For as near a perfect example as you can find regarding this situation – in every aspect – I would refer you to First Baptist Church, Kissimmee, FL. Former pastor (my father) and current pastor (my friend), of whom I served under both before becoming a pastor myself, would serve as a great example of how it works well (should you choose to do some kind of statistical study – or book)!

    Roll Tide!

  • Dr. Rainer:
    Thanks for this article. Reading the comments helps me to solidify my position on this matter- “when you leave a church, leave it completely!” I am inching closer to retirement (5-10 years) and my experiences lead me to believe that a church filled with fallen creatures, yet now redeemed, often find it difficult to do what we ought to do and are taught to do in scripture.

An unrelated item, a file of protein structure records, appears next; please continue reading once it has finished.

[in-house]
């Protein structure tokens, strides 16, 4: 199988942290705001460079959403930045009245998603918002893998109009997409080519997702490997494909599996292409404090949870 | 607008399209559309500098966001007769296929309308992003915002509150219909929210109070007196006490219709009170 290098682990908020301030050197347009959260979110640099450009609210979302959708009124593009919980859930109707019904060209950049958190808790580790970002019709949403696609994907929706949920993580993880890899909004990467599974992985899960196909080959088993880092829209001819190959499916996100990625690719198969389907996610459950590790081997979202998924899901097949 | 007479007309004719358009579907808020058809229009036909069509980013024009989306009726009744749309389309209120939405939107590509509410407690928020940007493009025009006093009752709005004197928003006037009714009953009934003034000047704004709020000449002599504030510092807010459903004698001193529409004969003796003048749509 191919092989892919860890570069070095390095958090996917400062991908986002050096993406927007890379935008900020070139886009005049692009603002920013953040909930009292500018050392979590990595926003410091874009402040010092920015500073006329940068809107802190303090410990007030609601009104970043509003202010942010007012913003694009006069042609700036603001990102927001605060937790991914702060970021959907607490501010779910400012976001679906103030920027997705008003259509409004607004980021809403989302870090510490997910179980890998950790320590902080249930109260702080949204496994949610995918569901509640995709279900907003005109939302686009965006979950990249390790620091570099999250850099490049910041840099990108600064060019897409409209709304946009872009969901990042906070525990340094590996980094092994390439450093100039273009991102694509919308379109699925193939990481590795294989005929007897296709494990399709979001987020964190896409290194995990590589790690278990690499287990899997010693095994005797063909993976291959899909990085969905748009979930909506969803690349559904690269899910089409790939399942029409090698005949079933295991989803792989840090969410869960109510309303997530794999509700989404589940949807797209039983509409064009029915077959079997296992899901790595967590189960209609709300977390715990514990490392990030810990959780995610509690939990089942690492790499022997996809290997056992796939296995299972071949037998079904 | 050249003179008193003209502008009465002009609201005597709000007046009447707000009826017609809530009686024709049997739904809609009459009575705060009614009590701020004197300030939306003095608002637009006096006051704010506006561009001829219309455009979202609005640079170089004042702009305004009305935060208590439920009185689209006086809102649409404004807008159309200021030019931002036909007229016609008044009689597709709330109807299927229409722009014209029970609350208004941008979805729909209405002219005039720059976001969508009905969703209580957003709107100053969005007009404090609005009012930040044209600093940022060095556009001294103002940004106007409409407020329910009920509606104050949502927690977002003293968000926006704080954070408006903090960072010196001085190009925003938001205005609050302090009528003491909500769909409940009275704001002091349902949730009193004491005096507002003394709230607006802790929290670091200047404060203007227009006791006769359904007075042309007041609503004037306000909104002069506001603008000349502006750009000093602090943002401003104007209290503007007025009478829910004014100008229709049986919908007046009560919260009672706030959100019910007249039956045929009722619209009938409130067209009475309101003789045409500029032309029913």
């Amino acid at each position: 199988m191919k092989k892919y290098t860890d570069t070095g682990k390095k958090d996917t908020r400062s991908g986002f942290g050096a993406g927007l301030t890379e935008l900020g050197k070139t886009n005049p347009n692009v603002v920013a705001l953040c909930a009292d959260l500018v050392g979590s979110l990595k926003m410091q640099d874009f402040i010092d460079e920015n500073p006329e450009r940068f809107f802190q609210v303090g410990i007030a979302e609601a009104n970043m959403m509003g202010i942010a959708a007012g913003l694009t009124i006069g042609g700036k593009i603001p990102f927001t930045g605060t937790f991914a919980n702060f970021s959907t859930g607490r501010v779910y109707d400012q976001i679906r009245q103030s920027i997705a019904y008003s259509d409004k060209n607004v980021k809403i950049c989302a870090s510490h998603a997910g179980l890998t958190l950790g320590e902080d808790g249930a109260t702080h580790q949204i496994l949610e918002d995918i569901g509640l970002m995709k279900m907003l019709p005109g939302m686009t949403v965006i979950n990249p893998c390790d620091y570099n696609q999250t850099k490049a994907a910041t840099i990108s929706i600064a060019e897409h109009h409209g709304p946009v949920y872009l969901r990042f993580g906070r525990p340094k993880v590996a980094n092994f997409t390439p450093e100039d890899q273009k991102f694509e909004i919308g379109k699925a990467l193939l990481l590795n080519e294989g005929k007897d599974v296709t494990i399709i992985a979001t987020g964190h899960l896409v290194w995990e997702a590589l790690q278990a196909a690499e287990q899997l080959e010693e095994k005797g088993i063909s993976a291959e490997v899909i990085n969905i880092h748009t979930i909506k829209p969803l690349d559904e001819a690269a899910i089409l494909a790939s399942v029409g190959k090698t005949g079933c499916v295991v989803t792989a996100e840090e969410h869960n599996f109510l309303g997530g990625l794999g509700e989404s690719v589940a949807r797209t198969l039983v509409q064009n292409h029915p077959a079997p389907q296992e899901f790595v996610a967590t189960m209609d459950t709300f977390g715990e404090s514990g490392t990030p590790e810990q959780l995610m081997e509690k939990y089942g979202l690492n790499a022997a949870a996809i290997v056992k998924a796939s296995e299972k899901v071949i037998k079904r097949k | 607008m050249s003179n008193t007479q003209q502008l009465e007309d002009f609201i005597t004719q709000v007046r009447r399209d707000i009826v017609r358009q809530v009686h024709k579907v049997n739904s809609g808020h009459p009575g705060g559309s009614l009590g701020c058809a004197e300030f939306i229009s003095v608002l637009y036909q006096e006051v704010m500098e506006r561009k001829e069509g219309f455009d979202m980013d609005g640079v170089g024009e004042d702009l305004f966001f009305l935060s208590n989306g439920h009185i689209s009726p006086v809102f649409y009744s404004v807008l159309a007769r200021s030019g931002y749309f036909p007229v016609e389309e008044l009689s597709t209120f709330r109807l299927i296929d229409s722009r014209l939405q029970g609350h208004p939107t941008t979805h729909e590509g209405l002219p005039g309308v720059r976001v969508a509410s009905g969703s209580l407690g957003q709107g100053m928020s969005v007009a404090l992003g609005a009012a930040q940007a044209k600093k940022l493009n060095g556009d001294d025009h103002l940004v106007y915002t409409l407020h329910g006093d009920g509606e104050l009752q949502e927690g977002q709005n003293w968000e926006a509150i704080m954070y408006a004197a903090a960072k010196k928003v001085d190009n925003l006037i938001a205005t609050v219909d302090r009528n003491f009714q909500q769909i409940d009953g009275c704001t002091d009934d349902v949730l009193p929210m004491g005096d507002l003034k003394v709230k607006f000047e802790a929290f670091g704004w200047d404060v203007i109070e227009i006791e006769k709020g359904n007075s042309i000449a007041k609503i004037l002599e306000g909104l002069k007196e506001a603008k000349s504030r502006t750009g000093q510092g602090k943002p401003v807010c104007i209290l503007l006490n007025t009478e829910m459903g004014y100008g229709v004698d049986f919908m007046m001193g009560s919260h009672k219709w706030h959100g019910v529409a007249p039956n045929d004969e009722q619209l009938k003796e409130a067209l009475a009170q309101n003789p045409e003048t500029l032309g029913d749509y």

I’ve pastored 2 churches where the former pastor of 30+ years remained. I honestly say there were good days and bad days. I tried to hold the former pastors in high esteem at all times. I hope they each did me as well. I am certain I did things they disagreed with. At the best, it is a precarious situation.

  • let me add that I have had preachers in every church I have pastored, even the small ones, and only had one problem and he had a problem with alcohol and abuse. all the other ones had never pastored the church we were in and were always supportive and I used them all over the church in leadership and pulpit supply with wonderful results. experiences vary widely.

  • Wow! Been on both sides as well as just returning to a former church for a funeral.